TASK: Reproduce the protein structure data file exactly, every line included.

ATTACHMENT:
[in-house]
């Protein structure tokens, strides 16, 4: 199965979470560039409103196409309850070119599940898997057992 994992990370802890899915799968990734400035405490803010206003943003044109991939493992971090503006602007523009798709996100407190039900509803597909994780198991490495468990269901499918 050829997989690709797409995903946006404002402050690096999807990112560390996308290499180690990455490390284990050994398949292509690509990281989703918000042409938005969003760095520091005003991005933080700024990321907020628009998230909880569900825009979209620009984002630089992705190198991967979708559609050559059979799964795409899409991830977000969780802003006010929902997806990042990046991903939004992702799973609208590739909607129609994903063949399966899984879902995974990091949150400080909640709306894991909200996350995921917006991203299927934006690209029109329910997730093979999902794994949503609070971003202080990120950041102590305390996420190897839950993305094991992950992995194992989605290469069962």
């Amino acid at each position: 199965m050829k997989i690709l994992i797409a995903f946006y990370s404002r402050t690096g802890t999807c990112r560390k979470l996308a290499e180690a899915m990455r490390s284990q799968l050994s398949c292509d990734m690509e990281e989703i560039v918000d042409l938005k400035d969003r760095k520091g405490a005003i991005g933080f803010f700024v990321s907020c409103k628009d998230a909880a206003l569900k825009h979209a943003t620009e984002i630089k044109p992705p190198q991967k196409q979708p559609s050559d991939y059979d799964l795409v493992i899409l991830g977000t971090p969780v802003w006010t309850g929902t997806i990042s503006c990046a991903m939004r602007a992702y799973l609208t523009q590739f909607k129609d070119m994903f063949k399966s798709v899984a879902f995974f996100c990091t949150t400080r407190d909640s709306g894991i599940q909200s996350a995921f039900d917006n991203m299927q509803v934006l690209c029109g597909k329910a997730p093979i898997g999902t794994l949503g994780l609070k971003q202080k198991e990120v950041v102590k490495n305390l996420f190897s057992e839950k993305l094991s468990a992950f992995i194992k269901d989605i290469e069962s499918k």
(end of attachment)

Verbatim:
[in-house]
């Protein structure tokens, strides 16, 4: 199965979470560039409103196409309850070119599940898997057992 994992990370802890899915799968990734400035405490803010206003943003044109991939493992971090503006602007523009798709996100407190039900509803597909994780198991490495468990269901499918 050829997989690709797409995903946006404002402050690096999807990112560390996308290499180690990455490390284990050994398949292509690509990281989703918000042409938005969003760095520091005003991005933080700024990321907020628009998230909880569900825009979209620009984002630089992705190198991967979708559609050559059979799964795409899409991830977000969780802003006010929902997806990042990046991903939004992702799973609208590739909607129609994903063949399966899984879902995974990091949150400080909640709306894991909200996350995921917006991203299927934006690209029109329910997730093979999902794994949503609070971003202080990120950041102590305390996420190897839950993305094991992950992995194992989605290469069962």
């Amino acid at each position: 199965m050829k997989i690709l994992i797409a995903f946006y990370s404002r402050t690096g802890t999807c990112r560390k979470l996308a290499e180690a899915m990455r490390s284990q799968l050994s398949c292509d990734m690509e990281e989703i560039v918000d042409l938005k400035d969003r760095k520091g405490a005003i991005g933080f803010f700024v990321s907020c409103k628009d998230a909880a206003l569900k825009h979209a943003t620009e984002i630089k044109p992705p190198q991967k196409q979708p559609s050559d991939y059979d799964l795409v493992i899409l991830g977000t971090p969780v802003w006010t309850g929902t997806i990042s503006c990046a991903m939004r602007a992702y799973l609208t523009q590739f909607k129609d070119m994903f063949k399966s798709v899984a879902f995974f996100c990091t949150t400080r407190d909640s709306g894991i599940q909200s996350a995921f039900d917006n991203m299927q509803v934006l690209c029109g597909k329910a997730p093979i898997g999902t794994l949503g994780l609070k971003q202080k198991e990120v950041v102590k490495n305390l996420f190897s057992e839950k993305l094991s468990a992950f992995i194992k269901d989605i290469e069962s499918k």